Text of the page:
Once I started writing YA, I found myself enjoying it too much to stop.
LS: You also write for adults. Do you have any plans to write something for even younger readers (middle grade or picture books)?
SW: I might write a middle grade series eventually, perhaps collaborating with Justine. I think pictures books are beyond me, though. I need at least 15,000 words to get into second gear.
LS: Is it more challenging for you to write for one age group or another? Not having kids of your own and no longer an adolescent yourself, what do you do to find or recreate an authentic teenage voice in your fiction?
SW: I think YA is my most natural age to write for. I still have a lot of the same reactions about what’s cool and interesting as I did when I was 14 or so. In other words, all the issues that were important to me then—Why is the world like this? What’s really happening at the levels that I can’t see? Are we all robots?—are still vitally important to me now.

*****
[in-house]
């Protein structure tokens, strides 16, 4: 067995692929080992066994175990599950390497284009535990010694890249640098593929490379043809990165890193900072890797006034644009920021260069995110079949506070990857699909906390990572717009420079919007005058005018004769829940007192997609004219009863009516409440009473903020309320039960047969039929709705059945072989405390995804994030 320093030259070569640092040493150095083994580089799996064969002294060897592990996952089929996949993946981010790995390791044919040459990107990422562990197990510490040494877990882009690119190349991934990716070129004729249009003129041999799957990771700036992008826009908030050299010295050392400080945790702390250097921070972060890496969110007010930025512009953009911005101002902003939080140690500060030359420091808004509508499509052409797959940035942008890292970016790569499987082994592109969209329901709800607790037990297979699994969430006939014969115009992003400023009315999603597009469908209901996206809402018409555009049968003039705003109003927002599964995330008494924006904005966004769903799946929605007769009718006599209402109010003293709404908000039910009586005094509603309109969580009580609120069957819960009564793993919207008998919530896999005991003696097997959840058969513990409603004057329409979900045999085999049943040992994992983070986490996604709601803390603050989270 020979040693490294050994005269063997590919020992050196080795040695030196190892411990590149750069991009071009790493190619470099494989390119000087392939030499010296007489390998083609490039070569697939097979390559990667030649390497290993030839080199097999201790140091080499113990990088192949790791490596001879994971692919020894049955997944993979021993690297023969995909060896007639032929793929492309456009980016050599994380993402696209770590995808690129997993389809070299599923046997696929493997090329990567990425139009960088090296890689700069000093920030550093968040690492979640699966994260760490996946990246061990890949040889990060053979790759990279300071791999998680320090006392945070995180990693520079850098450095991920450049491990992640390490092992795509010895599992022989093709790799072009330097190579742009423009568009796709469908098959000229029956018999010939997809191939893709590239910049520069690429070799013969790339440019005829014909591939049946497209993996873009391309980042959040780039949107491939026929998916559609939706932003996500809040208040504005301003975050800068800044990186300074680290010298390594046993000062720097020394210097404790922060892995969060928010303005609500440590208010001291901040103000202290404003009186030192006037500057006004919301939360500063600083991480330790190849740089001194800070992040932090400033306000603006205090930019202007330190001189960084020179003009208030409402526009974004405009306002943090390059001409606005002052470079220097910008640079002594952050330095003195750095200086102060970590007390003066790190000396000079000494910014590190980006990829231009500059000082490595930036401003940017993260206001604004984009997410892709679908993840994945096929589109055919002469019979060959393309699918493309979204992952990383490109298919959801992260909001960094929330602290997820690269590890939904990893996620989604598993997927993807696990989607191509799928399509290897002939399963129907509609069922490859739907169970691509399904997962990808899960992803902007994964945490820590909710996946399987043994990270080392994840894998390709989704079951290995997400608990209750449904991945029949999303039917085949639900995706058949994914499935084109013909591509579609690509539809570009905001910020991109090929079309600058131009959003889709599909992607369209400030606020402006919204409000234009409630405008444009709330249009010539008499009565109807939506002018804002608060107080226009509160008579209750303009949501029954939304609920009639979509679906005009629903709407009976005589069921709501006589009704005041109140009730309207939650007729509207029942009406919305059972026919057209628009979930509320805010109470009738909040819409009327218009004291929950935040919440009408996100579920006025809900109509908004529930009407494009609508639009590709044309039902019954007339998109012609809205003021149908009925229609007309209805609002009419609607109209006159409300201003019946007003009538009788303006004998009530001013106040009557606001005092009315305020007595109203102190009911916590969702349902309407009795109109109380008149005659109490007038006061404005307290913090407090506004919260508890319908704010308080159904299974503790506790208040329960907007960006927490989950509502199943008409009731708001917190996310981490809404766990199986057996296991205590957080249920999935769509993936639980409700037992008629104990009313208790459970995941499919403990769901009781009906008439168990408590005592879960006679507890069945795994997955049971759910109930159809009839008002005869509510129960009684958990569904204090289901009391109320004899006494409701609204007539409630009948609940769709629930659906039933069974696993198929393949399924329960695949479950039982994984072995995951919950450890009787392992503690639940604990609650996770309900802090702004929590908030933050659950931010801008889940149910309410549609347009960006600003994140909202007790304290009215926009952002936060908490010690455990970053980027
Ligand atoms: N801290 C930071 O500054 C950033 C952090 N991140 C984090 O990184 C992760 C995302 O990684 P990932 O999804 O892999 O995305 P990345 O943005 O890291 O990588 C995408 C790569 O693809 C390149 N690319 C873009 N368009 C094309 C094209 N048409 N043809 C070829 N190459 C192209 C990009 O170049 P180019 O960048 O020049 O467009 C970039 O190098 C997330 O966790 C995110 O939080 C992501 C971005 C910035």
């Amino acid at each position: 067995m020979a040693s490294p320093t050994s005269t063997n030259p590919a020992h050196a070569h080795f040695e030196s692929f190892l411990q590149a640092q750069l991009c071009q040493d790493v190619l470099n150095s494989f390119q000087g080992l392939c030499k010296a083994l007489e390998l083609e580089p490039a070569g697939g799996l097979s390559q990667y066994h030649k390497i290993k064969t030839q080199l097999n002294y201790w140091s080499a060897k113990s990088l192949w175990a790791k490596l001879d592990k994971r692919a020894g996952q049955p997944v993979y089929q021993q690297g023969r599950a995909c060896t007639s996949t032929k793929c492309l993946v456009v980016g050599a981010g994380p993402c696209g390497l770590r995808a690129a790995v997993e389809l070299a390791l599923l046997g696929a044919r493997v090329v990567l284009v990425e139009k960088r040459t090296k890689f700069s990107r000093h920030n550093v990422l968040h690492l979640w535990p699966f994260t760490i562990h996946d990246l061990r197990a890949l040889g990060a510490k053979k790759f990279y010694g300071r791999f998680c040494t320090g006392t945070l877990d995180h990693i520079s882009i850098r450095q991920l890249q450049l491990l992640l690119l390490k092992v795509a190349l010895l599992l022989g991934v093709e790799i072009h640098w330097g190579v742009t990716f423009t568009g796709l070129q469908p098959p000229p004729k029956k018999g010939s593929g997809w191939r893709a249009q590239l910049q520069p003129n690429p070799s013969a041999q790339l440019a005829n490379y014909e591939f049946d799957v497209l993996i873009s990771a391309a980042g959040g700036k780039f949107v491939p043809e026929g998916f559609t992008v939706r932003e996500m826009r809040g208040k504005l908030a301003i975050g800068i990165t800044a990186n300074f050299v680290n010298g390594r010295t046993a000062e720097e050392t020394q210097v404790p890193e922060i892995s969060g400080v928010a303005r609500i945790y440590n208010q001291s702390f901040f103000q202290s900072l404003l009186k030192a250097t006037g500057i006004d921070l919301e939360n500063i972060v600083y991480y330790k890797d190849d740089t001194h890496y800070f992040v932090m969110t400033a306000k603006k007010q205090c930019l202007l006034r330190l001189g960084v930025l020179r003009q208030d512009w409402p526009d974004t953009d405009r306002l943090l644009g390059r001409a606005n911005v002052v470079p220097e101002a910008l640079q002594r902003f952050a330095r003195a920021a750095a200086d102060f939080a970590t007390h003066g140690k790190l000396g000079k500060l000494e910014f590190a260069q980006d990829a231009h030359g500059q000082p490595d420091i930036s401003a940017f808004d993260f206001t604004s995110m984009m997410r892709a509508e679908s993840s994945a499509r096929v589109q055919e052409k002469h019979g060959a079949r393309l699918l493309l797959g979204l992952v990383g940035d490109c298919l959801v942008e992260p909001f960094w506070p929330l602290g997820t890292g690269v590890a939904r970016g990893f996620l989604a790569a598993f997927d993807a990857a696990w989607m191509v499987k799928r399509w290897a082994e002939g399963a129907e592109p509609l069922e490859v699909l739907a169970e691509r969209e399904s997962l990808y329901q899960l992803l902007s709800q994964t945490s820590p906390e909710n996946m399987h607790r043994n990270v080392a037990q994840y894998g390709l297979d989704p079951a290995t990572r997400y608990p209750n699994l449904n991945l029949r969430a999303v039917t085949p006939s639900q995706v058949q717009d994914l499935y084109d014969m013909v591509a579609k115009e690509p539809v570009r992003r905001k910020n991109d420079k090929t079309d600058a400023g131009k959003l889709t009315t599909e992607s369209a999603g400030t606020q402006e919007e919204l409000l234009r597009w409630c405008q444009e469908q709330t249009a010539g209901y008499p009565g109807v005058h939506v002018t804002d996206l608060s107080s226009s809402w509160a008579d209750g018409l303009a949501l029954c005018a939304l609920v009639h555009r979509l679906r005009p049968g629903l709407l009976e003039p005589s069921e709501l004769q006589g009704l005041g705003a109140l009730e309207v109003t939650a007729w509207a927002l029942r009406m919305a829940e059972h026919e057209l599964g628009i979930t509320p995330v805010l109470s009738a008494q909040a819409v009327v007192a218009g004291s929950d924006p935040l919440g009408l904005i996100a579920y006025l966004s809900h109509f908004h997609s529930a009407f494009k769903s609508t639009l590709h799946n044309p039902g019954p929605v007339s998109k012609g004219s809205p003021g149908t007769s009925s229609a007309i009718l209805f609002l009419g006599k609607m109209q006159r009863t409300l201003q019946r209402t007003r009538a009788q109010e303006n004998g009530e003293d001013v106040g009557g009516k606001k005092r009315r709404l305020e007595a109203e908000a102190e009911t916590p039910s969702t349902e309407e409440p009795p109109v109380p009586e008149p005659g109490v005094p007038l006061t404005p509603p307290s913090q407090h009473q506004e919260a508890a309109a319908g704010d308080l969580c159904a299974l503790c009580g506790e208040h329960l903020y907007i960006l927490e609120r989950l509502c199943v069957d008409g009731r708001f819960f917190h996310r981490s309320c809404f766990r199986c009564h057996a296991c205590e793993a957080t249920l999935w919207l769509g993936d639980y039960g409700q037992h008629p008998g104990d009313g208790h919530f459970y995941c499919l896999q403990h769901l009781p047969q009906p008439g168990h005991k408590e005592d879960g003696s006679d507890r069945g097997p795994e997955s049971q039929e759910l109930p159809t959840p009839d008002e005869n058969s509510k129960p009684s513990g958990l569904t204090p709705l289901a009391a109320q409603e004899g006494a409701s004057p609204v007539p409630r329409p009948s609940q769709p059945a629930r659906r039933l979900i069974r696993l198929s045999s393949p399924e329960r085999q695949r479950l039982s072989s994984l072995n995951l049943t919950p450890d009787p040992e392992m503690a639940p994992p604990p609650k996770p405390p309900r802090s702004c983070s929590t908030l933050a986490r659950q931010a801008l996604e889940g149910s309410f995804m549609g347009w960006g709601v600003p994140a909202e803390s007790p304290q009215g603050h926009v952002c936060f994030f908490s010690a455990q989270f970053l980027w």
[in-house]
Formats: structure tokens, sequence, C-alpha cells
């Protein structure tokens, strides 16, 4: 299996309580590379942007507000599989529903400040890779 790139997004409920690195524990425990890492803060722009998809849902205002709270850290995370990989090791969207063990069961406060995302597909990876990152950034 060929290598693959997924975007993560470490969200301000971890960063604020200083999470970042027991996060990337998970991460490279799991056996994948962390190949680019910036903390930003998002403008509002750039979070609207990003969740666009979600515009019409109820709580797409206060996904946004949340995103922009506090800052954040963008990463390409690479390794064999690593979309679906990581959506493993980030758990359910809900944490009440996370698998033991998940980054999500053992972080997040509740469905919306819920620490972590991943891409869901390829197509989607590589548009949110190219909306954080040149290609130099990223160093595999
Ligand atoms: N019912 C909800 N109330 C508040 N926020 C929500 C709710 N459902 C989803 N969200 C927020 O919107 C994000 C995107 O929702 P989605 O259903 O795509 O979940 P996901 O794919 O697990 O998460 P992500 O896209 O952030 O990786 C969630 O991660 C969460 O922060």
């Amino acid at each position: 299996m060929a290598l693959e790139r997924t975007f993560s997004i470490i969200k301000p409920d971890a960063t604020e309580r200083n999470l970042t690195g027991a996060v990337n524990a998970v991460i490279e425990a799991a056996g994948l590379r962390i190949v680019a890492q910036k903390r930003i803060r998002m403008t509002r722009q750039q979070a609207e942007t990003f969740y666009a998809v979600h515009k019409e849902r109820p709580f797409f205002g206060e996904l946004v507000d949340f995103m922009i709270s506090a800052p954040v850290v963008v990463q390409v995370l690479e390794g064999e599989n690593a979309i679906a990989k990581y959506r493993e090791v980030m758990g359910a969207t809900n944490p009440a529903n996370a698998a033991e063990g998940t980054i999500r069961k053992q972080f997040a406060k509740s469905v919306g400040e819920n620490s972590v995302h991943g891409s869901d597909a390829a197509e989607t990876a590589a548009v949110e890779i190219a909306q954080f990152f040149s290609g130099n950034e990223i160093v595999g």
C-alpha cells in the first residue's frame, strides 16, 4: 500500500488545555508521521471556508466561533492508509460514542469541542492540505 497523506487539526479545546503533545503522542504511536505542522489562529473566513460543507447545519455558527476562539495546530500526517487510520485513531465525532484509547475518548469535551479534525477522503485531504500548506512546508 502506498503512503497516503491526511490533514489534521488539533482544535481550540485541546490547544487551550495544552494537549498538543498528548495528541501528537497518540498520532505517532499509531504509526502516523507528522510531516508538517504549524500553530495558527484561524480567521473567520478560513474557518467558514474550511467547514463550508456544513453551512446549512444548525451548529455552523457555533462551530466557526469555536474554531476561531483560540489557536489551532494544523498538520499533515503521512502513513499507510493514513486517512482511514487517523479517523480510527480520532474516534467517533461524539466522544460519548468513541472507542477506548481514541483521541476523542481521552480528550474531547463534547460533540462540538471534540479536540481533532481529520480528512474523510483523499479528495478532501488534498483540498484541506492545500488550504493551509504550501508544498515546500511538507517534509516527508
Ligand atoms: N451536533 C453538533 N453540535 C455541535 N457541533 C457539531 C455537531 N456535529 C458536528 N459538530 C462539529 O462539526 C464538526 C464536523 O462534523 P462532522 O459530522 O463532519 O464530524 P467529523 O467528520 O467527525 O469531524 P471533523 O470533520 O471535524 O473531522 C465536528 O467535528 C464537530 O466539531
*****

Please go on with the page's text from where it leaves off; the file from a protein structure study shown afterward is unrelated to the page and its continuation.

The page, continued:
I think teens are doing two things at once: questioning the world in a radical way, and inventing various versions of themselves. My teen voices come out of those two problems: What the hell is this world I’ve found myself born into and how do I fit in? That collection of bravura, insecurity, philosophizing, irony, bemusement, and language play (inventing new words to help muddle through all those conflicting emotions) all seem to come naturally to me.
LS: Name one book (adult or YA) you wish you had written?
SW: All the books I wished I could have written are actually quite flawed. That is, I wish I could erase them from history and write them myself, but better. I wouldn’t mind redoing Gossip Girl and adding some vampires, for instance…
LS: What is your favorite book from your childhood?
SW: Charlotte’s Web.
LS: As an adult now, what is your favorite children’s book (as a reader)?
SW: See above.
LS: Any advice for new writers?